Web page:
PRINT March 2001


Tom Wolfe

COMMANDING EASY BRAND RECOGNITION in his high-maintenance southern gentleman drag (white suit, patent pumps, and spats) and now pushing seventy, “America's maestro reporter/novelist” is still at it, tracking the zeitgeist in his retro getup. Marrying giddiness with cynicism, Tom Wolfe deploys the mannered showmanship of a circus ringmaster or a Robin Leach—and way too many ellipses . . .italics. . . and exclamation points! A photo of the man in full graces . . . the back of the book! As he jauntily steps forward (into the twenty-first century, we presume?) his smirk exudes defiant entitlement that brings to mind another man of the people via Yale . . . Dubya! and is just as gleefully reactionary.

If you think Hooking Up concerns what the pandering jacket copy describes as moral-free young people rubbing “moistened crevices and stiffened giblets together” before learning each other's names—you might as well skip this book and turn the TV back on. Framed as the maestro's take on “an American's world” here and now, these essays address the development of the microchip, the “hottest” new field of neuroscience, “radical changes about to sweep the arts,” and Wolfe's tiffs with his colleagues.

With a compulsive hyperbole rivaling the urgency of Richard Simmons, the Wolfe-man's main premise is a whopper: At the turn of this century “America has shown the way in every area save one. In matters intellectual and artistic, she remain[s] an obedient colony of Europe.” Wolfe is baffled that though we have won the Cold War, we have yet to liberate US culture from “European formalism” and other “isms.” (Did he hear about Pop art?) Blithely separating decadent form from wholesome content, the maestro prophesizes: ‘The revolution of the twenty-first century, if the arts are to survive, will have a name to which no ism can be easily attached. It will be called 'content.’ It will be called life, reality, the pulse of the human beast."

Excellent. When not grousing about highbrow imports, Wolfe is at his best reporting on the human beast from a self-consciously Americanist perspective. “Two Young Men Who Went West” skillfully interweaves portraits of Silicon Valley legend Robert Noyce, a charismatic science whiz and jock (not an effete . . . nerd!) who went forth to forge our cyberfest destiny by developing the microchip and eventually Intel, and Josiah Grinnell, the Dissenting Protestant who founded Noyce's hometown in Iowa as a congregationalist haven where g-dliness mingled good works, worldly success, and nonhierarchical institutions. And in his giddy account of trends in neuroscience, “Sorry, but Your Soul Just Died,” he gushes over the latest models of the “self,” in which traditional notions of free will and individual responsibility are radically challenged by . . . evolutionary psychology! He cheers science dudes discovering the genetic “hardwiring” of character traits (“I love talking to these guys!”) and seems to rejoice that the “peculiarly American faith in the power of the individual to transform himself” through “enterprise and true grit is already slipping away, slipping away. . . slipping away . . . ,” thus toppling our native self-help gurus from Emerson to Dale Carnegie to Tony Robbins. He glibly concludes: “Where does that leave ‘self-control'? In quotation marks, like many old-fashioned notions—once people believe that this ghost in the machine, 'the self,’ does not even exist and brain imaging proves it, once and for all.” Yee-ha.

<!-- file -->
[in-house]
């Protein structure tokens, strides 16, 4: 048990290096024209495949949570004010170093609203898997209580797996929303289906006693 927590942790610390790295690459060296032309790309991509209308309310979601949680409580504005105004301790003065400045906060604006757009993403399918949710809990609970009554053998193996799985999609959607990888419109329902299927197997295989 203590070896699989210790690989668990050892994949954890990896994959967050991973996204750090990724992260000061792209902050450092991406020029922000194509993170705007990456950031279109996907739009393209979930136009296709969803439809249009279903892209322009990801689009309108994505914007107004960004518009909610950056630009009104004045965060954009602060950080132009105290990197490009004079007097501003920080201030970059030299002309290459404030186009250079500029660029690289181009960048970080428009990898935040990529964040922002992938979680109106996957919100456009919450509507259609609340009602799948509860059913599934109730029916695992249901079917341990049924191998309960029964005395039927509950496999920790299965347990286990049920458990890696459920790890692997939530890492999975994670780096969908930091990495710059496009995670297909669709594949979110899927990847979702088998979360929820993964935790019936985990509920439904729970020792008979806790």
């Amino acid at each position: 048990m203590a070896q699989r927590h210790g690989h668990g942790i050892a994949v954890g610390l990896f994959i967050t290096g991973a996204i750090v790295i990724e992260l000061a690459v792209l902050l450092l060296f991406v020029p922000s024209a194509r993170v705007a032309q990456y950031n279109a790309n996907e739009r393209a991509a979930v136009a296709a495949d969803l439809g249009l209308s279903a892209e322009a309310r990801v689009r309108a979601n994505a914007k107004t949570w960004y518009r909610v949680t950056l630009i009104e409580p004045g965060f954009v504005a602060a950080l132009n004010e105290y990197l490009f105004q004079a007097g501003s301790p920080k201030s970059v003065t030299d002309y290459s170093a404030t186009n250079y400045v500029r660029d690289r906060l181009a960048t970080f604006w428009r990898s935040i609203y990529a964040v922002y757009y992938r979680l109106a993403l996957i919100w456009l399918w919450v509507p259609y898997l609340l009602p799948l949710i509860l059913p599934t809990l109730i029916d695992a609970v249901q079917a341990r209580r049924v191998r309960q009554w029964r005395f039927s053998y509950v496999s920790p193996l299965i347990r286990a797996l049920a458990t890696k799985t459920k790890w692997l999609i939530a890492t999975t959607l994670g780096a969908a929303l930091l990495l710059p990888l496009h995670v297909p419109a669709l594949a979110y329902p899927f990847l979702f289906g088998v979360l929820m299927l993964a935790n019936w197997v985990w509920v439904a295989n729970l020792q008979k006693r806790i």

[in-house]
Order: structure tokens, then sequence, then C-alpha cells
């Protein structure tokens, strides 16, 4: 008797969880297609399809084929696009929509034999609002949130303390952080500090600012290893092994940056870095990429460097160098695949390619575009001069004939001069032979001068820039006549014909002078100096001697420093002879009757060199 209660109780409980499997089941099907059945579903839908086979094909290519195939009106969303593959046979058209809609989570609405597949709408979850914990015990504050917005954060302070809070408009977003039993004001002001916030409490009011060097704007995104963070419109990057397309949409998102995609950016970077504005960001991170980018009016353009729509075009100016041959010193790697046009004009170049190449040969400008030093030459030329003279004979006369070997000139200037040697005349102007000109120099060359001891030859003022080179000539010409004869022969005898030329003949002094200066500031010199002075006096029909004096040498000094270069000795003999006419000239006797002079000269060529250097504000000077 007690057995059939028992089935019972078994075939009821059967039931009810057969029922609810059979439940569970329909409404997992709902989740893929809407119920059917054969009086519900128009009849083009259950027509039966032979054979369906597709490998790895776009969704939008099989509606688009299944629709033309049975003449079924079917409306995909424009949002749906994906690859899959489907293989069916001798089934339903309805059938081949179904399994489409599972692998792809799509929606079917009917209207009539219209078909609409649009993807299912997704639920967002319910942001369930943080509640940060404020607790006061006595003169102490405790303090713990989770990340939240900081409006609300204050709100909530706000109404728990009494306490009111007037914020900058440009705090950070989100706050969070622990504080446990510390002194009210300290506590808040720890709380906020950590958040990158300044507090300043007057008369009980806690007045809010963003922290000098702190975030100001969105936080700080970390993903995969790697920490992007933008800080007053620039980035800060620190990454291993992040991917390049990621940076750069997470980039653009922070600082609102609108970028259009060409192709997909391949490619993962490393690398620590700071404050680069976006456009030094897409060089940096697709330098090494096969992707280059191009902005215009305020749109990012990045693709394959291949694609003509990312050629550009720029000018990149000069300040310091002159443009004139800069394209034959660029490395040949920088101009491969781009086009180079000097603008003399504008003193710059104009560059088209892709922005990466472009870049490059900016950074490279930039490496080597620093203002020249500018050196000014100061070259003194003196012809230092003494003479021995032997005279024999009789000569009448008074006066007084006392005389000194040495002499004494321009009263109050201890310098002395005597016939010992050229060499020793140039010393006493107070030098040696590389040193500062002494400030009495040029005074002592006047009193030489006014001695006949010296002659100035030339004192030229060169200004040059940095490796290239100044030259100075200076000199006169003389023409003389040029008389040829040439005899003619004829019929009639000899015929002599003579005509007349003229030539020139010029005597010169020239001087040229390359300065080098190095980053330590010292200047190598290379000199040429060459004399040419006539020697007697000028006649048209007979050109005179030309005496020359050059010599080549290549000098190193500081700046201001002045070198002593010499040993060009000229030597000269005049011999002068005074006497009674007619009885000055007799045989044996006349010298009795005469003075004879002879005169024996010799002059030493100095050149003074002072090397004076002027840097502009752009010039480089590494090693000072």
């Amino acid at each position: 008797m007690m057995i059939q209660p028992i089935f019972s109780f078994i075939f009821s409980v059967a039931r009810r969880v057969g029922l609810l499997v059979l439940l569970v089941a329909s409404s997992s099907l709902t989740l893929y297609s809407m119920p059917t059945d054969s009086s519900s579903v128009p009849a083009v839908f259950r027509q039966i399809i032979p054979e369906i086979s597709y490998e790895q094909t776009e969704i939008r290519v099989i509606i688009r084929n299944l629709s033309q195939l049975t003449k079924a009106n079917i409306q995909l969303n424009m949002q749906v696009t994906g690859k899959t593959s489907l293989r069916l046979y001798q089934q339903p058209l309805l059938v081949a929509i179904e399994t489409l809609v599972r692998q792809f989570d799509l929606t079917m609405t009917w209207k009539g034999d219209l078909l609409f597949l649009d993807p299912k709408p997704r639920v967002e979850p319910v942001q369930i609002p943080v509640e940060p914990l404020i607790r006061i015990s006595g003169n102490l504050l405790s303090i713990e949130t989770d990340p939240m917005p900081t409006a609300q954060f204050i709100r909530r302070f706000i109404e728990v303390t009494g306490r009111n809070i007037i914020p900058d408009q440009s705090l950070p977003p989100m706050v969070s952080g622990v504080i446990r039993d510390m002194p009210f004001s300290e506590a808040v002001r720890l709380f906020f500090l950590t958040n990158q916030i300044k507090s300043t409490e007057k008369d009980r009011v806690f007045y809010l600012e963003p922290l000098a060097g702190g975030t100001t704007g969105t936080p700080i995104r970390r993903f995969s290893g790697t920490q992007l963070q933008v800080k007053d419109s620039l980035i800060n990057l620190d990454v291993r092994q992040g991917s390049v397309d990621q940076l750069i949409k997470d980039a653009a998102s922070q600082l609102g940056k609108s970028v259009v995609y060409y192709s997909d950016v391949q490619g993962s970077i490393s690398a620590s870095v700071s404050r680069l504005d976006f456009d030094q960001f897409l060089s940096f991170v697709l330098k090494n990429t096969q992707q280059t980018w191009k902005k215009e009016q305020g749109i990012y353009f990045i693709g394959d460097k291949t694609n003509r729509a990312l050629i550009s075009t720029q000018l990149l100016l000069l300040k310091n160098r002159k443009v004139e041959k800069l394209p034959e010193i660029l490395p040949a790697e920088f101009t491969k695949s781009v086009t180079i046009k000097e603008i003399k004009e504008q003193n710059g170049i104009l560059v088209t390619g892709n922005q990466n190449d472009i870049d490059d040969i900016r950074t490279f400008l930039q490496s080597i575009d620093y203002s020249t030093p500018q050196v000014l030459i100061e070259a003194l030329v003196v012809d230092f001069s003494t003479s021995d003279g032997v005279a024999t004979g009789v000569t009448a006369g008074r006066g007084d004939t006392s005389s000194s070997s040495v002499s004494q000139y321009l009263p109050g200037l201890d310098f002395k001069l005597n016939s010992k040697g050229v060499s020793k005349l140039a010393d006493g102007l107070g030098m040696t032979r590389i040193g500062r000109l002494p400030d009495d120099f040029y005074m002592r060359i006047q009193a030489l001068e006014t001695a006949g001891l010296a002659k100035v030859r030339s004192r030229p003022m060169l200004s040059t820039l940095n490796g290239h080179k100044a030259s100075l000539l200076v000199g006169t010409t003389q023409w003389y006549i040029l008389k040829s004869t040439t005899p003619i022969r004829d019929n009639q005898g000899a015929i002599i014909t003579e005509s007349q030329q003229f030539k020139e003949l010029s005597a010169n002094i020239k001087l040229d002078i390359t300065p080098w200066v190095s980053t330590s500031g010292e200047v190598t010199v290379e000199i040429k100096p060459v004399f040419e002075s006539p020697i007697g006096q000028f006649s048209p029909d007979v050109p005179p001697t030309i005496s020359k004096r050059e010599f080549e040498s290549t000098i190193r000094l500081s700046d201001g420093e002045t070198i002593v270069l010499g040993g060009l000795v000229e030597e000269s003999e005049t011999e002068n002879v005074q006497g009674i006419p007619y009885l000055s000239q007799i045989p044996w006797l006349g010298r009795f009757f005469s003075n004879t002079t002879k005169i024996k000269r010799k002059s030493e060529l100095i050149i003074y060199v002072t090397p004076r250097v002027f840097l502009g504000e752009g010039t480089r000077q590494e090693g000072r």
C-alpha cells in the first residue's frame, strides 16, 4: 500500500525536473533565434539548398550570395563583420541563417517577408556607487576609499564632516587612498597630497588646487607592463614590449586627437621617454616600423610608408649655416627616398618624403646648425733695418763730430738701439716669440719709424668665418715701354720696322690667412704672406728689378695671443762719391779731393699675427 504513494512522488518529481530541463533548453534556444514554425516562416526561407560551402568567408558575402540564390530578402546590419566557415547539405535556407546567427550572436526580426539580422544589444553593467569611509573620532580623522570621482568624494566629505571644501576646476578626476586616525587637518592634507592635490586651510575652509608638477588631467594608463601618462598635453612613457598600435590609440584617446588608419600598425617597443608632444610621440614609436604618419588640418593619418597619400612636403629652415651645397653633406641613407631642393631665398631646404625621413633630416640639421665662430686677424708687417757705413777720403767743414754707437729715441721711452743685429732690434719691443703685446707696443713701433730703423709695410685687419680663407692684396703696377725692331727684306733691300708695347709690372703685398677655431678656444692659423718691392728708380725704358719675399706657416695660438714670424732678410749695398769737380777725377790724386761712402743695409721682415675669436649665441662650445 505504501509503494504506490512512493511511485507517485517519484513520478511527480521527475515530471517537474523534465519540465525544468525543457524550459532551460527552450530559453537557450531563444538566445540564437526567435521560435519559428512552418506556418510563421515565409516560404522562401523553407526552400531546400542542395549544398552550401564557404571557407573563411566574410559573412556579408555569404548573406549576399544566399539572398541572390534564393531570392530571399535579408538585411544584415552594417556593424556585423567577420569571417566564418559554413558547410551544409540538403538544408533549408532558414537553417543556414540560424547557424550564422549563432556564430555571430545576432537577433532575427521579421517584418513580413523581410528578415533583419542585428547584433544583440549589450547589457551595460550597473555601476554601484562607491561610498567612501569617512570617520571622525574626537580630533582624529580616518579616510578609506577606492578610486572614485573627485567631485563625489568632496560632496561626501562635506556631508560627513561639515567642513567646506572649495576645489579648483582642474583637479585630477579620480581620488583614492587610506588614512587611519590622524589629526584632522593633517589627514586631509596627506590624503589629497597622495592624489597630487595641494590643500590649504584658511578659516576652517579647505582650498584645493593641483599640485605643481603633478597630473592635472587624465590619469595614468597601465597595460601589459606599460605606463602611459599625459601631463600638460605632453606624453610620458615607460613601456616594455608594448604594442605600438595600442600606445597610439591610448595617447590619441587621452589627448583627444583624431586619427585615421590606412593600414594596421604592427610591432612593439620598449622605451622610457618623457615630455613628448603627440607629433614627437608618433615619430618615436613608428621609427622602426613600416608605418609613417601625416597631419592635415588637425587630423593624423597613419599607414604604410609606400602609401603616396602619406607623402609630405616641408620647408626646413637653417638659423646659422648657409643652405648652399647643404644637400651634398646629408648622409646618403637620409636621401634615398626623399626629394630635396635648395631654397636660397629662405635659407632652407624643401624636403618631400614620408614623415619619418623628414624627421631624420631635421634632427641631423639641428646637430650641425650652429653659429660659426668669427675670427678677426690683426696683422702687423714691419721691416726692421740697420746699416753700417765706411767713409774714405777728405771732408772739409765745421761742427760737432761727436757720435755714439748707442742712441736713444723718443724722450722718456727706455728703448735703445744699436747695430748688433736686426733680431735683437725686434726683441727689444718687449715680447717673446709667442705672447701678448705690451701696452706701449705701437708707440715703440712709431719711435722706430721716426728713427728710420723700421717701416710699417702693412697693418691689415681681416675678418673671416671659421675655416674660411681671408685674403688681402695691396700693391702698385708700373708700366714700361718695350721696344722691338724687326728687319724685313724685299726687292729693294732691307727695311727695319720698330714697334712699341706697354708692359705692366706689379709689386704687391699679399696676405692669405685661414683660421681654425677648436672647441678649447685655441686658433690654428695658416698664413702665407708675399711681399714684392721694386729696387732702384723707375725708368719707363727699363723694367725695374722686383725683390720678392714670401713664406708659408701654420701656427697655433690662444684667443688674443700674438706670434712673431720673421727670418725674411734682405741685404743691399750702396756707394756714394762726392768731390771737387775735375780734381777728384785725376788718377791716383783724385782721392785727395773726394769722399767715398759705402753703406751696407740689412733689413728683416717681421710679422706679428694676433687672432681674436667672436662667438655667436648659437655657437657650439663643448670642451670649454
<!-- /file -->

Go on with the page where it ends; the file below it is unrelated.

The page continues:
While fawning over neuroscientists who make short work of the “self,” he has no such patience with the current cultural relativists, identity politicians, and posthuman types who do so in the academy. In “In the Land of the Rococo Marxists,” he characterizes poststructuralist big shots like Stanley Fish (pulling “$230,000 a year plus perks, big-time stuff in academia”) and Judith Butler as the latest strain of crypto-Marxist whiners and . . . “intellectuals”! which Wolfe defines, in the words of a “French diplomat. . . overheard at a dinner party,” as a “person knowledgeable in one field who speaks out only in others.”

Like Wolfe's “art worldlings” (the anxious snobs he caricatured in The Painted Word), American intellectuals are country cousins eager to “catch up with . . . urbane European models.” “The Intellectual,” according to Wolfe, resembles Dr. Seuss's Grinch: “That sneer, that high-minded aloofness from the mob, those long immaculate alabaster forefingers with which he pointed down at the rubble of a botched civilization.” The only problem is, American intellectuals are eager to “strike the pose” but have “no rubble to point at”! because everything is superterrific here! After all, Wolfe opens the book marveling that the “working class/proletariat” is obsolete now that 'the average electrician, air-conditioning mechanic, or burglar-alarm repairman“ enjoys Caribbean vacations, sips designer water with his third wife, and generally lives ”a life that would [make] the Sun King blink."

Save a funny at the expense of Susan Sontag (“her prose style had a handicapped parking sticker valid at the Partisan Review”), some of Wolfe's lamest passages describe how postwar American “intellectuals,” frustrated that “real fascism and genocide were finished” and nostalgic for something to oppose, “used McCarthyism—the whole Communist witchhunt—and, above all, Vietnam” to jig up “fascisms” so watered down that they were eventually reduced to critiquing “language” itself as the oppressor (“Adjectival Fascism”). His example of such “intellectual” posturing is the unidentified feminist theorist who flunked students who didn't spell women as “womyn”—an obvious nudnick.